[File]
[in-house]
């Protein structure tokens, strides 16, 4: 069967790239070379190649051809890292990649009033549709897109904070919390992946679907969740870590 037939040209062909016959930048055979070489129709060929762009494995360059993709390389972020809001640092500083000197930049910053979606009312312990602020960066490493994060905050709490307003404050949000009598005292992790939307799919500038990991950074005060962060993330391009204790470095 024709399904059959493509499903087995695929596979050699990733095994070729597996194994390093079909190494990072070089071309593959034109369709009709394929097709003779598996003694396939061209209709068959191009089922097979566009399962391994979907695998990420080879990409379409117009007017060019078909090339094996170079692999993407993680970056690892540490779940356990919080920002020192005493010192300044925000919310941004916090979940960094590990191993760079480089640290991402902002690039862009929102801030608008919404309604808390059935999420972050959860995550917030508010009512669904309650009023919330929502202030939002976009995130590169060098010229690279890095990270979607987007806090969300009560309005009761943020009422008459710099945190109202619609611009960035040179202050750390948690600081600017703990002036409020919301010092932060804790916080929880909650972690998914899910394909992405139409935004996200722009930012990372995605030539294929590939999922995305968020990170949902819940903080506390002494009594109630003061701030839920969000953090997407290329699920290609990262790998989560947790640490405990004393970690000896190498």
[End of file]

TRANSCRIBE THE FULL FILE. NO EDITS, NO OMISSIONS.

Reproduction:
[in-house]
């Protein structure tokens, strides 16, 4: 069967790239070379190649051809890292990649009033549709897109904070919390992946679907969740870590 037939040209062909016959930048055979070489129709060929762009494995360059993709390389972020809001640092500083000197930049910053979606009312312990602020960066490493994060905050709490307003404050949000009598005292992790939307799919500038990991950074005060962060993330391009204790470095 024709399904059959493509499903087995695929596979050699990733095994070729597996194994390093079909190494990072070089071309593959034109369709009709394929097709003779598996003694396939061209209709068959191009089922097979566009399962391994979907695998990420080879990409379409117009007017060019078909090339094996170079692999993407993680970056690892540490779940356990919080920002020192005493010192300044925000919310941004916090979940960094590990191993760079480089640290991402902002690039862009929102801030608008919404309604808390059935999420972050959860995550917030508010009512669904309650009023919330929502202030939002976009995130590169060098010229690279890095990270979607987007806090969300009560309005009761943020009422008459710099945190109202619609611009960035040179202050750390948690600081600017703990002036409020919301010092932060804790916080929880909650972690998914899910394909992405139409935004996200722009930012990372995605030539294929590939999922995305968020990170949902819940903080506390002494009594109630003061701030839920969000953090997407290329699920290609990262790998989560947790640490405990004393970690000896190498």